Thursday, 19 April 2018

Stress Awareness Month: Managing the Workload






Exhausted teachers: How to manage the stress. 

As a teacher, I know only too well how debilitating stress can be and how much of an impact it can have on your life as well as on your health. This month (the month of April) is Stress Awareness month. So, I thought I’d write a blog post with some tips that I’ve learnt over the years for coping with stress. This post is specifically aimed at teachers, but some of these tips may well be transferrable to other careers as well. In the teaching profession it can be notoriously difficult to find a healthy work-life balance, especially when the work-load often seems never-ending! I hope you find these tips helpful, feel free to share any of your own tips for relieving stress in the comments. 

1. Print resources the night before.

So, this advice probably sounds ridiculously simple and like I’m stating the obvious. But hear me out! Getting all my resources prepped and printed the night before saves me so much time on a morning when I arrive at work. It means I can spend my morning with a cuppa responding to any urgent emails and so on. This is instead of spending my morning rushing around like a mad-woman trying to make sure I have everything ready for the day ahead! A relaxed start to my working day makes the world of difference to how my day pans out. It means I start my lessons in a good mood, and that good mood is infectious and the students pick up on it. That positive, chilled out vibe then usually leads to a successful lesson! So, honestly, printing and prepping all your lesson resources the night before genuinely has a bigger impact on your teaching than what you might think. It really is often the smallest things that can make a surprisingly big difference! 

2. Do NOT work on a weekend. 

Okay, so I do understand that this isn’t always possible to do. Especially if Ofted are in school, if it’s exam season, or if you’re in the middle of a lesson observation and work scrutiny period. At times like that we all put a little bit of extra work in. That goes without saying. But, on an average week, I seriously recommend making sure you take a break at the weekend. And it’s easier said than done! Don’t take any marking home. Don’t do any lesson planning. Don’t check your emails. Completely switch off. Enjoy family time or time with your friends. Go to the cinema, go on a shopping trip, plan a night out, go to the theatre, cook a family meal or go for a walk in the country side…. do whatever you enjoy! I can’t tell you how important this actually is. Being able to switch off really does wonders for your mental health. It helps you get a good nights sleep and maintain a good work-life balance. I know when I haven’t made sure I’ve taken a weekend off, I have ended up feeling really exhausted and fed up. Me and my best friend have a saying - “work to live, don’t live to work”. At the end of the day - working long hours doesn’t create memories that you’ll treasure forever. Family and friends give you those memories. It really is not lazy to enjoy time off!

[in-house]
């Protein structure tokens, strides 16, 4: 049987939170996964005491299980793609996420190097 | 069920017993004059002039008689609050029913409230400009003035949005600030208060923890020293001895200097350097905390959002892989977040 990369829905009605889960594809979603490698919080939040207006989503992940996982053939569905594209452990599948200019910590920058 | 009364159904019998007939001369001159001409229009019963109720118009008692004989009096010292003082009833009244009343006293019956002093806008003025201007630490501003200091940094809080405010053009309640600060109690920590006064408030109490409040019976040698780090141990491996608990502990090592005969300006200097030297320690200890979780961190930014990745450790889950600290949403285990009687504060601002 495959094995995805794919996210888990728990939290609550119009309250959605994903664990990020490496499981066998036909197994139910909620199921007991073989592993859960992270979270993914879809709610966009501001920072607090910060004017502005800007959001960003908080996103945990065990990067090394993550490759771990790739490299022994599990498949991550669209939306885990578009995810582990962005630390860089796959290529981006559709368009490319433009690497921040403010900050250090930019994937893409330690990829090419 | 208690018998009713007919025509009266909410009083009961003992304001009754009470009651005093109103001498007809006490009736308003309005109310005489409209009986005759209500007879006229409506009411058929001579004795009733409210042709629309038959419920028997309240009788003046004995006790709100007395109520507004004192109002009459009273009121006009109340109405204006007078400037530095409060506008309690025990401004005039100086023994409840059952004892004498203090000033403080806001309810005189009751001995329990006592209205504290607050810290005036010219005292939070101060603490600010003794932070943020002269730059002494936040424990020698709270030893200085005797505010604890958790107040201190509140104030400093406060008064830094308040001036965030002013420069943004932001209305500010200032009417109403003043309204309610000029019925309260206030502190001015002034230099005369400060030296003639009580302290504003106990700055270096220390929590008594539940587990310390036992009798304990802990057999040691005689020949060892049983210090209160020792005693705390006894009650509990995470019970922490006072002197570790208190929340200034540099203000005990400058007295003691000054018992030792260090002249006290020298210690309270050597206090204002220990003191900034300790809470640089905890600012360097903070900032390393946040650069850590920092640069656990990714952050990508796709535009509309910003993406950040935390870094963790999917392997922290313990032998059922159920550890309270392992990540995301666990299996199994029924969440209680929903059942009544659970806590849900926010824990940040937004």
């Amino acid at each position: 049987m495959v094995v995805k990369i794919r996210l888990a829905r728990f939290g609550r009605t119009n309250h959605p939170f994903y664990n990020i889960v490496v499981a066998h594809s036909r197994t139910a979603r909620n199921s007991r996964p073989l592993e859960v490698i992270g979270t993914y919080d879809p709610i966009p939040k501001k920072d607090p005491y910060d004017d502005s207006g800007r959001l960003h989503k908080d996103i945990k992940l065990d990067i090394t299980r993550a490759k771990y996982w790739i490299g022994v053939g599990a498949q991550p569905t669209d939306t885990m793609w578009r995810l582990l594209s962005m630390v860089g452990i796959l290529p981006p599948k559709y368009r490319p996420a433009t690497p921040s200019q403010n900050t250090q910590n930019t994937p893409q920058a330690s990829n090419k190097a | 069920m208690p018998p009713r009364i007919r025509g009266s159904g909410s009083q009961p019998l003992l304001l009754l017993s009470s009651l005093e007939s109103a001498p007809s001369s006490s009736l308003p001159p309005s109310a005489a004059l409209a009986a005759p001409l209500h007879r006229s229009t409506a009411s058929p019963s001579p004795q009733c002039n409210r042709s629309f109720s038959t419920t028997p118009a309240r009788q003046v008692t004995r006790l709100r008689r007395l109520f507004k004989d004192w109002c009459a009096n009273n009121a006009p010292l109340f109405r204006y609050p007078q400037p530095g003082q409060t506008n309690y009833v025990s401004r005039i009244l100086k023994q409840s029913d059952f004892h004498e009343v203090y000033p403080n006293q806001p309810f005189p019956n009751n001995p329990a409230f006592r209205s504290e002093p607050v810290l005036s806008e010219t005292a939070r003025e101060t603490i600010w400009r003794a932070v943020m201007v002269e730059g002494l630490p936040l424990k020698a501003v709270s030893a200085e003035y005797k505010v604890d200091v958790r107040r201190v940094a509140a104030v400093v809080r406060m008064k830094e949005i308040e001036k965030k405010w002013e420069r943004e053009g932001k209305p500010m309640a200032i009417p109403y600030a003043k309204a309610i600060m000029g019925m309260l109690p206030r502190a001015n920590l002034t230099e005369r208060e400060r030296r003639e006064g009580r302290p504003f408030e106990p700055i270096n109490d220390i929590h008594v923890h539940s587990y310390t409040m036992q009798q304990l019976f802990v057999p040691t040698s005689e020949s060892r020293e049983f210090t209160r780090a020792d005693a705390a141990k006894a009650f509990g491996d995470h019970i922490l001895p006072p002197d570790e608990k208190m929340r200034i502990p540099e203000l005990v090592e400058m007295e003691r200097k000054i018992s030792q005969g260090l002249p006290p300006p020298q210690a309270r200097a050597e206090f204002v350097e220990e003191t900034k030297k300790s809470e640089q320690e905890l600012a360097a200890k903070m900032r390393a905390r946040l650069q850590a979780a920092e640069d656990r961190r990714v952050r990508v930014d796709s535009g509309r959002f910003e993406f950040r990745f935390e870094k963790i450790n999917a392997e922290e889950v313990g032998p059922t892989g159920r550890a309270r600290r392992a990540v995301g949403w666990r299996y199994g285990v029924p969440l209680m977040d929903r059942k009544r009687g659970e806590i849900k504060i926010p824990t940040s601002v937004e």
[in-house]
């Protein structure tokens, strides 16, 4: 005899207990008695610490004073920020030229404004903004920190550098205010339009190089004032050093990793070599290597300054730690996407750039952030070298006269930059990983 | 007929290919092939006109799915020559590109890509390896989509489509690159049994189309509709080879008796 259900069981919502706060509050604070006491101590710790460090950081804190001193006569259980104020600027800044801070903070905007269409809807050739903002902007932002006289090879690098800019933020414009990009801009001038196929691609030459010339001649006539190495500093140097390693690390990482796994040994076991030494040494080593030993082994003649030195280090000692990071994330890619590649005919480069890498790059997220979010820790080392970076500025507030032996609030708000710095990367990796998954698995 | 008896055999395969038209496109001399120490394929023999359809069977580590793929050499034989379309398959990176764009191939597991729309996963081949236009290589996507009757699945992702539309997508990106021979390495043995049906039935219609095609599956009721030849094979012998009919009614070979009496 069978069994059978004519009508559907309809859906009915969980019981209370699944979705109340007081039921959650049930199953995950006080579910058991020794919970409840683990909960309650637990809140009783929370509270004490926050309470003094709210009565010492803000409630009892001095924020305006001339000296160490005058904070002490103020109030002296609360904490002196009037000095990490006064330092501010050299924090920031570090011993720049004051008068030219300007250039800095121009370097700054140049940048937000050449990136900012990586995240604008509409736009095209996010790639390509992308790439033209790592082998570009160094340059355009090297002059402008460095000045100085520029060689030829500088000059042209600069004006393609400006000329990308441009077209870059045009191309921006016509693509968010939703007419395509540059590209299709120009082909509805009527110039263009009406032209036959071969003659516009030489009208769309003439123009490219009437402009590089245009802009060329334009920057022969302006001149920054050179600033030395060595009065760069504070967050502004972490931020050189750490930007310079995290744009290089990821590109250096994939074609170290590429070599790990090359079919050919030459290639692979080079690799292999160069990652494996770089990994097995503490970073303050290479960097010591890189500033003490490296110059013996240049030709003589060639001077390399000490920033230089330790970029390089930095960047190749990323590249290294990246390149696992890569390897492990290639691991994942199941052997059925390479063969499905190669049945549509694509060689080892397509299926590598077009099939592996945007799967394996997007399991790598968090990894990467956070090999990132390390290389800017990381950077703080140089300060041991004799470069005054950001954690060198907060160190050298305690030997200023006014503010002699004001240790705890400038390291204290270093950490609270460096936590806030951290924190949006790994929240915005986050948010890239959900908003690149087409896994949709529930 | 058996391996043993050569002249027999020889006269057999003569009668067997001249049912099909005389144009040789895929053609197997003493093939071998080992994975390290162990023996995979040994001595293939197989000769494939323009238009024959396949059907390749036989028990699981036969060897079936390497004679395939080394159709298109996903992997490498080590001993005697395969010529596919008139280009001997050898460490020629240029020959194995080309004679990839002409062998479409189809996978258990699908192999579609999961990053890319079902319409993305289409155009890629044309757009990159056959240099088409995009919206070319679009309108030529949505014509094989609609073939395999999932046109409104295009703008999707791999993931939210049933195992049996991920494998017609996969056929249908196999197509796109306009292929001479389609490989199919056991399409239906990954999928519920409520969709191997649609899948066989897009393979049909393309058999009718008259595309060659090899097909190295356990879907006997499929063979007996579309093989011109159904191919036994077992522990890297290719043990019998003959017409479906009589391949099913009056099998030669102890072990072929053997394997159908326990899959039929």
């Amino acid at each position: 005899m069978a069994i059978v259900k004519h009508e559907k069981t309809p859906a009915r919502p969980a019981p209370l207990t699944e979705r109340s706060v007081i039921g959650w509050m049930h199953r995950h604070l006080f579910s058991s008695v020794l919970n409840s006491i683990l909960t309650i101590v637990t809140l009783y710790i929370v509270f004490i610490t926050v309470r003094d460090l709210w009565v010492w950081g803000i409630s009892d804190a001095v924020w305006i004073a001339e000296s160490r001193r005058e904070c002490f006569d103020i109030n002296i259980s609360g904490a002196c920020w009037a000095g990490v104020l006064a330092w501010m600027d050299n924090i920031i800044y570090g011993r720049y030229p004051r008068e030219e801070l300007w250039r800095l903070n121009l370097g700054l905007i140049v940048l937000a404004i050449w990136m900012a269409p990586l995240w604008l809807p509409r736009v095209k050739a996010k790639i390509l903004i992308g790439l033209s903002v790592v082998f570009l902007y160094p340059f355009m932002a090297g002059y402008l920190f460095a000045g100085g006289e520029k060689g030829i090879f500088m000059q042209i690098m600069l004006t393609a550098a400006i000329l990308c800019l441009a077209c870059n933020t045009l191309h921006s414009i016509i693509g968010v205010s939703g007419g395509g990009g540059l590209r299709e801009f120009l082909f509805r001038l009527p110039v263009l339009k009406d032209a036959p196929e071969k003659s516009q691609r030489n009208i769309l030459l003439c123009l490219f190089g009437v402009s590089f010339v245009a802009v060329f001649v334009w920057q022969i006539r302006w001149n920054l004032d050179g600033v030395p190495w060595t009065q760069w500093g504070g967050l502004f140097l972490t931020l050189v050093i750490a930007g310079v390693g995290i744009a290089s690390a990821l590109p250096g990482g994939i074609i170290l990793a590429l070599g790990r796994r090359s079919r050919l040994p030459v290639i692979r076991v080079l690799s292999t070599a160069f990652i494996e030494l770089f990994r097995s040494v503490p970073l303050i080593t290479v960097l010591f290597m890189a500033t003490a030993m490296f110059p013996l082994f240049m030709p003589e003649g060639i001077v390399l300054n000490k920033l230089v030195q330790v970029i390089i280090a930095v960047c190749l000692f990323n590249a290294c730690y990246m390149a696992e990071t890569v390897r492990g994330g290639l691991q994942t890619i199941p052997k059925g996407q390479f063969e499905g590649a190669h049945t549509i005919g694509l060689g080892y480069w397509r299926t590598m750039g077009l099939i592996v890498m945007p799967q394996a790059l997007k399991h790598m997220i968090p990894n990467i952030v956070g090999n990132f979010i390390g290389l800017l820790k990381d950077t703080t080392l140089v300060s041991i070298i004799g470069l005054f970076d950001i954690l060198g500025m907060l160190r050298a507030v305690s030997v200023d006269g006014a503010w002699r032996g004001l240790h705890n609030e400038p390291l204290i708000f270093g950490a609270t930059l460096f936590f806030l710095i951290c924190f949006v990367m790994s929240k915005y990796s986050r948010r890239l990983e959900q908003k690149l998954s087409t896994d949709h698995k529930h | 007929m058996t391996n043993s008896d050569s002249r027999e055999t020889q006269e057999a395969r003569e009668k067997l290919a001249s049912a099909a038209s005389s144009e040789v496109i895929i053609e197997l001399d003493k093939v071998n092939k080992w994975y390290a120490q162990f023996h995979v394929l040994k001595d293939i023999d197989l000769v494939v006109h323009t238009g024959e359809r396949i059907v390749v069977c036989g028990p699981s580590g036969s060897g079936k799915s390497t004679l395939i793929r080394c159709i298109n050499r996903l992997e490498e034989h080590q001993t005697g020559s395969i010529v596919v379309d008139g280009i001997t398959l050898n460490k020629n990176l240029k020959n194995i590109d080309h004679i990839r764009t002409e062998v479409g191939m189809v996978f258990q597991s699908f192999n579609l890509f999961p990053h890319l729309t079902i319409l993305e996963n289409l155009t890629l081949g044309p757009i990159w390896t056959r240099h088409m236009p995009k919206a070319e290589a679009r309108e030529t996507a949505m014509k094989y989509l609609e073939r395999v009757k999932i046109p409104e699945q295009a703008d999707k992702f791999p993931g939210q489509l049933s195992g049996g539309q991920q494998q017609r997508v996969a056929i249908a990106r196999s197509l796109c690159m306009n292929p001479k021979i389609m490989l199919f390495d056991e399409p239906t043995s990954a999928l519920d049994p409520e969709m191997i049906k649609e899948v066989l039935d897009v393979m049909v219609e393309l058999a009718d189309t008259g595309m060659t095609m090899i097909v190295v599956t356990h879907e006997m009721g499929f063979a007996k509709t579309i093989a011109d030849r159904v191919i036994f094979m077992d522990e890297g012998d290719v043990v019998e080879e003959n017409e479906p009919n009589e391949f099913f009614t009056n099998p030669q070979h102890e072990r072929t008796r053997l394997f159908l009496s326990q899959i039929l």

3. Exercise, exercise, exercise! 

I’ll admit it. I find this one difficult myself sometimes. I need to remember to take my own advice! But, I highly recommend getting into a routine of going to some fitness classes at your local gym after work. Even if it’s just one or two classes a week. That’s okay! Not only do the fitness classes keep you healthy and in good shape, they also help you relieve some of the stresses and strains of the day. Kick, punch, cycle, run, jog, walk or dance your stresses away! Trust me, it really does work. And the endorphins released after exercise truly are powerful and make you feel so good about yourself. You get such a rush of energy, and the fitness classes allow you to focus on something other than work for an hour or so. Take your mind off replying to emails and planning lessons and focus on your work-out instead! Plus, if you’re anything like me and you happen to lose a bit of weight in the process of your new fitness regime…. well, that can only be a bonus. Beach body here I come!